The melee combat is pretty tedious, but I'm starting to develop magic a bit to mix things up. Also on the melee, sometimes the system seems non responsive? Occasionally Geralt simply refuses to swing when commanded, usually in the Strong style.
The combat could be better, but it's actually kinda fun if you explore it a bit. Suggestions:

1. Play at Hard. At lower levels, you're just staring at the stupid flaming-sword icon and clicking away like a monkey. (Hard isn't all that hard anyway.)
2. Use alchemy a lot — potions, oils, even bombs.
3. Use signs a lot — Aard and Igni are especially nice. Aard + finishing move ends lots of fights quickly.
4. Practice switching styles on the fly. Especially once you've built up your character a bit, you'll start causing special effects like pain, blinding, or bleeding: when that happens, it's time to switch to Strong mode and finish 'em off.
5. Practice combat acrobatics. You can vault over opponents to get into better position.

The real problem with the combat is that you don't actually *need* to do any of this — the fights are all winnable just by picking the right style and clicking away. They're just a lot more fun (not to mention over more quickly) if you do learn to fight in more diverse ways.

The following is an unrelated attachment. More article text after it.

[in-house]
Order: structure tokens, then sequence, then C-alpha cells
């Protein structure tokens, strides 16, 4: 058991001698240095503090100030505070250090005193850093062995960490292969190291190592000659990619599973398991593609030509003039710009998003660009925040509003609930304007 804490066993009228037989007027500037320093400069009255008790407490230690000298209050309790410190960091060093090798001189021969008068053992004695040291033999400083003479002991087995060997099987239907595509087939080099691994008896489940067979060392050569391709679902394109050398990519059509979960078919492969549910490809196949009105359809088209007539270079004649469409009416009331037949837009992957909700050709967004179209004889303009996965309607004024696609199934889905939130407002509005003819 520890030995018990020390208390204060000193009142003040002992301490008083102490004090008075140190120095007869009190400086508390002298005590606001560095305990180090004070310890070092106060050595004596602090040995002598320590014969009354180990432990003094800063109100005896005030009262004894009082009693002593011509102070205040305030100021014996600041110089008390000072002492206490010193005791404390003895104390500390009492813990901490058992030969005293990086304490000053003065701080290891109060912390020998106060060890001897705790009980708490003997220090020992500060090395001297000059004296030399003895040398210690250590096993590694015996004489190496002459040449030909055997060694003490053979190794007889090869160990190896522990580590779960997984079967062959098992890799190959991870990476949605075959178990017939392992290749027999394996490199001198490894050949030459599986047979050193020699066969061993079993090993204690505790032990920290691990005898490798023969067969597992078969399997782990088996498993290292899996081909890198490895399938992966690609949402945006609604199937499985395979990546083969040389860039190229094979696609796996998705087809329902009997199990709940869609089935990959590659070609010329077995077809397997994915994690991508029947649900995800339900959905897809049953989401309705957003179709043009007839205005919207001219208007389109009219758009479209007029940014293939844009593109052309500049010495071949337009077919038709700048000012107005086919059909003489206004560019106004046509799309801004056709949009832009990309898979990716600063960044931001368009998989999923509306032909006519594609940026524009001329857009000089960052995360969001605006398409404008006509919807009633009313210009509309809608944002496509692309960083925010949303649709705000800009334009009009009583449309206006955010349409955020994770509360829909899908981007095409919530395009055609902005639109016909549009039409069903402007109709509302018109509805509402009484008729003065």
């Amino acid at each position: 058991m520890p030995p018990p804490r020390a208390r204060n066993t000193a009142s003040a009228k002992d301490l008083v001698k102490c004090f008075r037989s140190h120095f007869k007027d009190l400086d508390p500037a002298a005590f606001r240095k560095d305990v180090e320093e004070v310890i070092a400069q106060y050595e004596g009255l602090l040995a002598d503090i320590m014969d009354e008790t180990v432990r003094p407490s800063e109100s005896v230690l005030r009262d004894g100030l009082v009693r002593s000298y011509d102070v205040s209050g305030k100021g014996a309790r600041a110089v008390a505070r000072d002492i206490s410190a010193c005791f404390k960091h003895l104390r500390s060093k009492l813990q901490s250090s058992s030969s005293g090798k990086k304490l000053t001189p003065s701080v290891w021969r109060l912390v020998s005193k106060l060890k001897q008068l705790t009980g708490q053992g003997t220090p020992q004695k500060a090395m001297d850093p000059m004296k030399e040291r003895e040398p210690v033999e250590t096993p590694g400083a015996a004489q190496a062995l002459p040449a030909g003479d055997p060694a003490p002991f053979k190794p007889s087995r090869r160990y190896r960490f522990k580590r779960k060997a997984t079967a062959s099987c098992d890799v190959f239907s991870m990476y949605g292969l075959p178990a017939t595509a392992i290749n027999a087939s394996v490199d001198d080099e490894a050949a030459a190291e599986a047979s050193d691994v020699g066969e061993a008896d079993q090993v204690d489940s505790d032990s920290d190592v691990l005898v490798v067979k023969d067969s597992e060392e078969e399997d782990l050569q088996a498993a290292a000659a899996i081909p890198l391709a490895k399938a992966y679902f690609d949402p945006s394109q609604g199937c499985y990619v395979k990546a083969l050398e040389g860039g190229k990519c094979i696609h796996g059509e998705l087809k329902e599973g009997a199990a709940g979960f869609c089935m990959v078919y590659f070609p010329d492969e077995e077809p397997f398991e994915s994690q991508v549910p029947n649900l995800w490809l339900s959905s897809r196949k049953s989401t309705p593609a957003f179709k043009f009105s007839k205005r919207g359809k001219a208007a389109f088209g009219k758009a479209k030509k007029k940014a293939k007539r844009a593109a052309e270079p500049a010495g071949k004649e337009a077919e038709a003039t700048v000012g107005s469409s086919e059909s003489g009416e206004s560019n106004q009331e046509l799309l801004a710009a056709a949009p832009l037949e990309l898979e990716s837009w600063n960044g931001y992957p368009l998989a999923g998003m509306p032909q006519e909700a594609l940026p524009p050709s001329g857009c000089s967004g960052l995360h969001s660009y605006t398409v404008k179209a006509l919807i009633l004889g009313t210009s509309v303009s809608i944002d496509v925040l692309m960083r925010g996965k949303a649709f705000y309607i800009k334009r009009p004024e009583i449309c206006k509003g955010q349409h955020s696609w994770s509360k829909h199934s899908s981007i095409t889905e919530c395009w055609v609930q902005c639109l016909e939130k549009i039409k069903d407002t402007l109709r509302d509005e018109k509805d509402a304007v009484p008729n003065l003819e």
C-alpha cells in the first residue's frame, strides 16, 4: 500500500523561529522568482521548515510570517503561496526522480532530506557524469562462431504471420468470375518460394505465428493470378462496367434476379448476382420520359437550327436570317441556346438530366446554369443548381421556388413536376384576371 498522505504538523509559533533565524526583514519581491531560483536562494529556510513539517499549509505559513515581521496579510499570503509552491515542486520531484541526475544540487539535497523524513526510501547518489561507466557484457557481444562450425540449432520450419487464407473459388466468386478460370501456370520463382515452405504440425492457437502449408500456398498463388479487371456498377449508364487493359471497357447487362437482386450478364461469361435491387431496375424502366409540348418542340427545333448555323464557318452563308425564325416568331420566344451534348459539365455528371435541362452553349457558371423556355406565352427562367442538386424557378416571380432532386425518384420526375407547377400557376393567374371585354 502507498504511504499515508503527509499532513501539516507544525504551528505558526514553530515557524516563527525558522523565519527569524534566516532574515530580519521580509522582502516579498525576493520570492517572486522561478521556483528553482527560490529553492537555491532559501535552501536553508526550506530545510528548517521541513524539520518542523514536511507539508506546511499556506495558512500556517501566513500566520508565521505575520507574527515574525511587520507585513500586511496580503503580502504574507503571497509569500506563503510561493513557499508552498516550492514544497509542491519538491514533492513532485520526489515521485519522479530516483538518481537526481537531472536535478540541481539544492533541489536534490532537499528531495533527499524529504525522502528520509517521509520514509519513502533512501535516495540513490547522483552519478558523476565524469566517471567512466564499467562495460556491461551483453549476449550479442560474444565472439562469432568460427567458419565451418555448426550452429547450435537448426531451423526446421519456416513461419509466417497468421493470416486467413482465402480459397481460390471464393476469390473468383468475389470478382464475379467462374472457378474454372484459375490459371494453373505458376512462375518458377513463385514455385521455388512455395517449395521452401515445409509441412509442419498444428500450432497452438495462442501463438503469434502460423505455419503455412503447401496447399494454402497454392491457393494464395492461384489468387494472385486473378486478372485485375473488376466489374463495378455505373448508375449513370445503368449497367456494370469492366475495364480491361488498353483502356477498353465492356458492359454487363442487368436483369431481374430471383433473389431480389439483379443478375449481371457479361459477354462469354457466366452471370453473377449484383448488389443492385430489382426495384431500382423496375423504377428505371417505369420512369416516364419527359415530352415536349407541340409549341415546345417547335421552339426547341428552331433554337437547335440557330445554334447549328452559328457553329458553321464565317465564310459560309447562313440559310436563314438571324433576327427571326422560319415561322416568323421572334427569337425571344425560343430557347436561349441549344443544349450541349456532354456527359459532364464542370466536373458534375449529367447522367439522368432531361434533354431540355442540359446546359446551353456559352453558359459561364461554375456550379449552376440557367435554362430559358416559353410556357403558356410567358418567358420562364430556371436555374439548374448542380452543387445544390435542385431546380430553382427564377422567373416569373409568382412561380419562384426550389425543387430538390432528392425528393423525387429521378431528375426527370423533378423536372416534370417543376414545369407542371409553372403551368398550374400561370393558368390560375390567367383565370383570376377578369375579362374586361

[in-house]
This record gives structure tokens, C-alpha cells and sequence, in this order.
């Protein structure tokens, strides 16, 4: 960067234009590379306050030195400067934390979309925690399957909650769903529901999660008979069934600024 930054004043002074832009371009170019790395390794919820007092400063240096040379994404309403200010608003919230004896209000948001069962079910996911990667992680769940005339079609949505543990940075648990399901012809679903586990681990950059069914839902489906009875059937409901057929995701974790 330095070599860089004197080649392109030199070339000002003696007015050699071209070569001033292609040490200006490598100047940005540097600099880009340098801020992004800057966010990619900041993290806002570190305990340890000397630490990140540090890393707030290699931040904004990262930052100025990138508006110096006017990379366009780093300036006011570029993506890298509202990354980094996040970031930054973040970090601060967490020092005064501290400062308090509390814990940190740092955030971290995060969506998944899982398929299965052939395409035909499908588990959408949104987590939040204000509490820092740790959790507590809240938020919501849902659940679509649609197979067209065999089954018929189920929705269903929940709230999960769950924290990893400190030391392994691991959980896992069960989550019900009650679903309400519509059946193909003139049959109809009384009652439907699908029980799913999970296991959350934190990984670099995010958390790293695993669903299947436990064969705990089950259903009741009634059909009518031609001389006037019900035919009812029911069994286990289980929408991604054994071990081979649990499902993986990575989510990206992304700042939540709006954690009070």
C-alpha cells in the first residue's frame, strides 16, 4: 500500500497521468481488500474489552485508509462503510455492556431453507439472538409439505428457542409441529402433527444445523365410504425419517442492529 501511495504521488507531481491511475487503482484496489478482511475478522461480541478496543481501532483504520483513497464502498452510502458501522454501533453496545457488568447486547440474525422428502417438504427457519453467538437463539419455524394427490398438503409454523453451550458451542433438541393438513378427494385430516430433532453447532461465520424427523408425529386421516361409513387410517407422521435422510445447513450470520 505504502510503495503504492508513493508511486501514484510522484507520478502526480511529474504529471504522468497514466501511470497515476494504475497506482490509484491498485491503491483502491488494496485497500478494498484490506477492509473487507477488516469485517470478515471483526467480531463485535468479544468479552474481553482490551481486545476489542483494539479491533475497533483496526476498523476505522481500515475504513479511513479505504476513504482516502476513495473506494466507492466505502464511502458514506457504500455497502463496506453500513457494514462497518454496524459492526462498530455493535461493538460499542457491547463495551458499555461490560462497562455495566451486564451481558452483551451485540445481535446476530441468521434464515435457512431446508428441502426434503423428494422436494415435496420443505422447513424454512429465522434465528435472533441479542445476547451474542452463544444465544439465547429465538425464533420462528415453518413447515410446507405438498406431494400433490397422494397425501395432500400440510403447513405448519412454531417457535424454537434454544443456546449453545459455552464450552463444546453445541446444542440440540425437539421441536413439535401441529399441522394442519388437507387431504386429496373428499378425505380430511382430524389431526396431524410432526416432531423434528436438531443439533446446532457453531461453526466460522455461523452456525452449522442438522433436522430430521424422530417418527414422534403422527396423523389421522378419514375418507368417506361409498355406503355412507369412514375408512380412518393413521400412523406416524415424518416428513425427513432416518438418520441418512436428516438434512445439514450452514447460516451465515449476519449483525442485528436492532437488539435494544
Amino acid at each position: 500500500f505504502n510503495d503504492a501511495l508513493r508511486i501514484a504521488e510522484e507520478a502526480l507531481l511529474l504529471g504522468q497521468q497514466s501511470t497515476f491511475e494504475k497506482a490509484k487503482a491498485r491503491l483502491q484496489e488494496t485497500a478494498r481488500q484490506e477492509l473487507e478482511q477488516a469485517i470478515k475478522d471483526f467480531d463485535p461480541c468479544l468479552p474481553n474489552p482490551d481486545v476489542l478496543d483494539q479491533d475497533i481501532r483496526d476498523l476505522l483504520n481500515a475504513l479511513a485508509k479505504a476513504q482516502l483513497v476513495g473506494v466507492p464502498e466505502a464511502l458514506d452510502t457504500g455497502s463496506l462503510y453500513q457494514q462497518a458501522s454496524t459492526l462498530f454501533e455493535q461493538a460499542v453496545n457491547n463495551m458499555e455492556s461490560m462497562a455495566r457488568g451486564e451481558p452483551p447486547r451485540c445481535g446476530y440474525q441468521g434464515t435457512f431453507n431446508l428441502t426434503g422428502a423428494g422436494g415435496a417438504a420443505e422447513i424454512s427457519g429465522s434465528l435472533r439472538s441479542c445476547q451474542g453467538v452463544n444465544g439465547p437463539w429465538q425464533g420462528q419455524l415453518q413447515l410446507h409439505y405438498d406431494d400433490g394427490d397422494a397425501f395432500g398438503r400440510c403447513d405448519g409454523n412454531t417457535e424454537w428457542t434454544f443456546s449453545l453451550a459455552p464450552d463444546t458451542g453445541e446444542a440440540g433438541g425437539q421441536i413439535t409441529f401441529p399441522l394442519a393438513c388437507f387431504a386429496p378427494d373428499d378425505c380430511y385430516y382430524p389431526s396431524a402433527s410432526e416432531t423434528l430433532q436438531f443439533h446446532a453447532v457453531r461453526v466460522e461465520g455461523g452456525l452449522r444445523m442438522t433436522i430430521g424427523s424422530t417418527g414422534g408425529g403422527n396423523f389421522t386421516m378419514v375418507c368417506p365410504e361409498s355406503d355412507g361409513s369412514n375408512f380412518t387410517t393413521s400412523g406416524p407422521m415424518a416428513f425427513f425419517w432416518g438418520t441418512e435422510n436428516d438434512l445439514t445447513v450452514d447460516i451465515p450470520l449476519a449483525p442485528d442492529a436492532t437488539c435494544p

One big issue is that the dreaded "cut scenes" can trigger during combat. It has happened to me at least 3 times. How dumb is that? Couldnt they simply do a hostile entity check before throwing the player into a ridiculous cutscene???
Agree. Fortunately, it's not all *that* frequent, and gets less frequent deeper into the game.

Finally, the escort quests really stink. You can't tell the NPC to hold back and they just love to launch themselves into melee to "help out" and get themselves killed. Seriously it is like moths to a bug zapper.
Agree. Fortunately there aren't all that many escort quests — and in some of the later ones, the escortee actually has the sense to run and hide at the first sign of trouble.

The one thing that is a huge hit for me with this game is the setting. The dreary, cloudy, slimy and in some cases disgusting gutter feel of the environment. They really nailed it. Amazing art design really. Secondly the story is strong. Too bad they resort to so much linearity to tell the story. I'm not so sure I'm happy about "cinematic" gameplay. I hope Dragon Age isnt like this.
Yup. That only gets better as the game goes on, though, and there are some real branches in the story too. But it definitely is a fairly tightly structured game rather than a free-roamer la Fallout.
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April 22nd, 2009, 14:35
Originally Posted by ToddMcF2002 View Post